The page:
U.S.

February 15, 2013

African-Americans in the military: from the American Revolution to integration

Dr. Robert Kane
Air University History Office

Many are familiar with the Tuskegee Airmen of World War II, but they were not the first African-Americans to serve in the American armed forces. African-Americans have continuously served in the U.S. military since colonial times.

After the fighting began in 1775, the British offered to free any African-American slave who served with them, leading Gen. George Washington and the Continental Congress to offer the same proposal. As a result, several thousand African-Americans served as Continental Soldiers, Sailors and Marines.

During the War of 1812, most states rejected attempts of African-Americans to join state militias. However, 500 African-Americans fought at New Orleans in late December 1814, and several hundred with the Navy.

At the start of the Civil War, President Abraham Lincoln, wary of offending the slave-holding border states, prohibited African-Americans from enlisting. As the need for Soldiers grew, the U.S. government began enlisting African-Americans. By April 1865, more than 200,000 had served in the Union Army and Navy, and 25 of them had received the Medal of Honor

During the Frontier Wars, African-Americans served in four segregated regiments and were known as the “Buffalo Soldiers.” They fought Indians and outlaws, garrisoned forts and protected settlers. By 1900, 13 had received the Medal of Honor.

On Feb. 15, 1898, 22 African-American Sailors died when the USS Maine exploded in Havana Harbor, Cuba. The Buffalo Soldiers fought in Cuba during the Spanish-American War and five earned the Medal of Honor. African-American Soldiers also accompanied the Punitive Expedition (1915-1917) into Mexico.

During World War I, more than 367,000 African-Americans were among the 4.5 milliom Americans sent to Europe, of which 42,000 saw combat. The 369th Infantry Regiment, known as the “Hellfighters from Harlem,” served the longest time of any American regiment and earned the French Croix de Guerre as a unit, as did 171 members. One Soldier eventually received the Medal of Honor.

By 1939, the Army had only 3,600 Soldiers in the segregated Buffalo Soldier regiments out of 360,000 men, and the Navy had several thousand, mostly as mess stewards. The Marine Corps and the Air Corps had none.

Between December 1941 and September 1945, about 1.3 million African-Americans served in all military services. More than 95 percent of African-Americans Soldiers served in combat support units and always in segregated units. The best known were the truck companies, collectively known as the “Red Ball Express,” that transported supplies, food and ammunition 24/7 to the frontline troops after the July 1944 breakout from the Normandy beachhead.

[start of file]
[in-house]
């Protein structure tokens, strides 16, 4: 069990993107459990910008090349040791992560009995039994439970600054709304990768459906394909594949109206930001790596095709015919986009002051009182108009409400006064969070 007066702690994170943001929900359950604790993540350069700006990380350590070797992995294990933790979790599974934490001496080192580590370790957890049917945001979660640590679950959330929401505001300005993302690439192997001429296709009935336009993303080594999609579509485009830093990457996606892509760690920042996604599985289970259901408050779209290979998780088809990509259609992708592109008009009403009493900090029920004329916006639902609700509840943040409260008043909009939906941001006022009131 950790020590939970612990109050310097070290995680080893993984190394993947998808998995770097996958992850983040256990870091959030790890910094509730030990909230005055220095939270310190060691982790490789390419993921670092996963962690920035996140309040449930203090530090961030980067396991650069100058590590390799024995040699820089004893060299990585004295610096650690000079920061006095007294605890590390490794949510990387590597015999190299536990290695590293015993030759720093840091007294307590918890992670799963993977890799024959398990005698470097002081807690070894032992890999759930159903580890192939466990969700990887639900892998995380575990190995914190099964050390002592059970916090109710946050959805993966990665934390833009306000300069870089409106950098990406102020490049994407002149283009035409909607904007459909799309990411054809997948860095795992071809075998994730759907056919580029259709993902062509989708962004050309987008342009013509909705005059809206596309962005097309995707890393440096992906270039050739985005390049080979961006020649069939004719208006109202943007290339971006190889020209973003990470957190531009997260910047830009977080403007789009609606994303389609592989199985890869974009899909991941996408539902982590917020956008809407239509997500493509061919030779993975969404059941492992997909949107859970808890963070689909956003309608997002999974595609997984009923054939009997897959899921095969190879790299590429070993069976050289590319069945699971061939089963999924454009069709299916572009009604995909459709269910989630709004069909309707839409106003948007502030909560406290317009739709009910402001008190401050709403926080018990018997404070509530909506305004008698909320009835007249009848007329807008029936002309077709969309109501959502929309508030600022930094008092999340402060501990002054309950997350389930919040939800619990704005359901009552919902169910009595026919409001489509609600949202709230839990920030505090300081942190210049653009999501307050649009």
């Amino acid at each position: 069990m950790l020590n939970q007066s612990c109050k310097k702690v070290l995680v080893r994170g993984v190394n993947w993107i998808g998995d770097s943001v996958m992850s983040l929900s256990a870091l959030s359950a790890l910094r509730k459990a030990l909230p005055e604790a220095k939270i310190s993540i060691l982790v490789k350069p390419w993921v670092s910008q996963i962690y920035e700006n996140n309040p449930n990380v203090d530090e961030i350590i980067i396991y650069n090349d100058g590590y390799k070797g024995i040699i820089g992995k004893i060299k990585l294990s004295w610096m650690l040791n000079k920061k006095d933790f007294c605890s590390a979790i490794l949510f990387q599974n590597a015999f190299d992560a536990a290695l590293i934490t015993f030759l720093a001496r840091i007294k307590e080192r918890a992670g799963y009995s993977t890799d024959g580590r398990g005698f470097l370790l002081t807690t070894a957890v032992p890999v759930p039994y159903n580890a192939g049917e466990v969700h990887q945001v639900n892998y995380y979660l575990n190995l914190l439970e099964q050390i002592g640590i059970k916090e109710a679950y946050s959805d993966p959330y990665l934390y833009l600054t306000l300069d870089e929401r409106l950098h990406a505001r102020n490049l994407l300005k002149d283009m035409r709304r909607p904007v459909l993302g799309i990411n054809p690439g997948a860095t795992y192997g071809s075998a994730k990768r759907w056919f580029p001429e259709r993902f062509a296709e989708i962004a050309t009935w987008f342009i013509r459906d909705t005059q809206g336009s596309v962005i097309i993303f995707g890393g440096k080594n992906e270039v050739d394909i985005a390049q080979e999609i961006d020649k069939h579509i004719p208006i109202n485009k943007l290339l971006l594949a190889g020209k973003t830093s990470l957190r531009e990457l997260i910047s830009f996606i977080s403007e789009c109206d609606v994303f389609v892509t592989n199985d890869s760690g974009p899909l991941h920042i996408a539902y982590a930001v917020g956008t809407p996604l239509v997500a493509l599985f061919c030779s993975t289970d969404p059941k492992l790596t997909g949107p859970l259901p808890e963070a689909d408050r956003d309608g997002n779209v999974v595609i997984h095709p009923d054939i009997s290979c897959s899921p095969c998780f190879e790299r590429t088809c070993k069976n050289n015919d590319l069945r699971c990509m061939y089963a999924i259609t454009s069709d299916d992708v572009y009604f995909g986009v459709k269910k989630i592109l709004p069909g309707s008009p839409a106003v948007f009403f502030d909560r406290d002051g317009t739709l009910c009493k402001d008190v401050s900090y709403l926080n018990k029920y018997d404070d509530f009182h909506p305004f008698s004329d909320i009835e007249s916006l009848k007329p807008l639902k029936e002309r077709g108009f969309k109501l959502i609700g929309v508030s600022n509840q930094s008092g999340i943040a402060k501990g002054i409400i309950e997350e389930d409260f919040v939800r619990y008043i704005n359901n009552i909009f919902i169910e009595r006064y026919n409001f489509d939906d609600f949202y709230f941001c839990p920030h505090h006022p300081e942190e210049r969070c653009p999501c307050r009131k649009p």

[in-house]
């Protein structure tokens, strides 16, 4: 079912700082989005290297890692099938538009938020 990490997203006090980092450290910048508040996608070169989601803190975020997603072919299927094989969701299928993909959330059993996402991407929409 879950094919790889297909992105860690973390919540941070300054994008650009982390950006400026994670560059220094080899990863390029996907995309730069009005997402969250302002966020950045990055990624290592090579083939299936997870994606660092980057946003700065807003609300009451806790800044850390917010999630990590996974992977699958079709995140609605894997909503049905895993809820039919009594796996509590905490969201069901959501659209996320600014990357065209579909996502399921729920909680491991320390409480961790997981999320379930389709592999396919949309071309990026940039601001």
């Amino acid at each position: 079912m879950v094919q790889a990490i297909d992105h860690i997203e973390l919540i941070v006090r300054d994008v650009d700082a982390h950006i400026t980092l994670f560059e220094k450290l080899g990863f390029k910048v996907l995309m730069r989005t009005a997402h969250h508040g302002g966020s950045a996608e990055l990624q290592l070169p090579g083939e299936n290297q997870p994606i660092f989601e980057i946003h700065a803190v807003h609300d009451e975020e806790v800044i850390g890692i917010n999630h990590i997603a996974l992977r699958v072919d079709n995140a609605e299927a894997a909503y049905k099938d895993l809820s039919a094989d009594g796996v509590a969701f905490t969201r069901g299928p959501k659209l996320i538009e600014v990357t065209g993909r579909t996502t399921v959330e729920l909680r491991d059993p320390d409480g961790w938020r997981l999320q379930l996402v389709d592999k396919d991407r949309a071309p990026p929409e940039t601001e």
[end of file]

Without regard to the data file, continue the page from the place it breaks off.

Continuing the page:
The reactivated all-African-American 92nd Infantry Division fought in northern Italy from August 1944 until April 1945. The 93rd ID, activated in May 1942, saw limited combat in the Southwest Pacific. In late December 1944, after the German breakthrough in the Ardennes, some 4,500 African-Americans served as combat Soldiers. One of them, Staff Sgt. Eddie Carter, Jr., posthumously received the Medal of Honor in 1997.

Between 1942 and late 1945, the Navy had a total of 150,000 African-Americans. They served at shore duty installations or harbor or coastal vessels and as mess stewards aboard the larger ships. By September 1945, the Navy commissioned only one African-American officer, and African-Americans fully manned only one naval vessel. In the same period, the Marine Corps enlisted 17,000 African-Americans, assigned mostly to supply and depot units.

The most famous African-American unit of World War II was the 332nd Fighter Group manned by the Tuskegee Airmen.

The 99th Fighter Squadron, formed on March 22, 1941, entered combat in North Africa. By May 1945, the 332nd Fighter Group, consisting of the 99th, 100th, 301st and the 302nd fighter squadrons, had established an outstanding combat record.

The Army Air Forces had enlisted 145,000 African-Americans. In many places, they not only had to deal with the prejudices of white commanders and white enlisted personnel, but also the prejudice of the local communities. The 4th Aviation Battalion served at Maxwell Field, Ala., living in facilities that are now part of the Federal Prison Camp.

The African-American men and women who had served in the U.S. military services during the war performed well in leadership and technical positions, demonstrating the illogic and inefficiency of the segregation policies in place at the time.

After 1945, these policies, racial prejudices of some white base commanders, and few promotion and career field opportunities for African-Americans in the military produced several base disorders. Investigators squarely placed the underlying cause of the disorders on the military’s segregation policy. As a result, President Harry S. Truman signed Executive Order 9981 in July 1948, integrating the U.S. military services.




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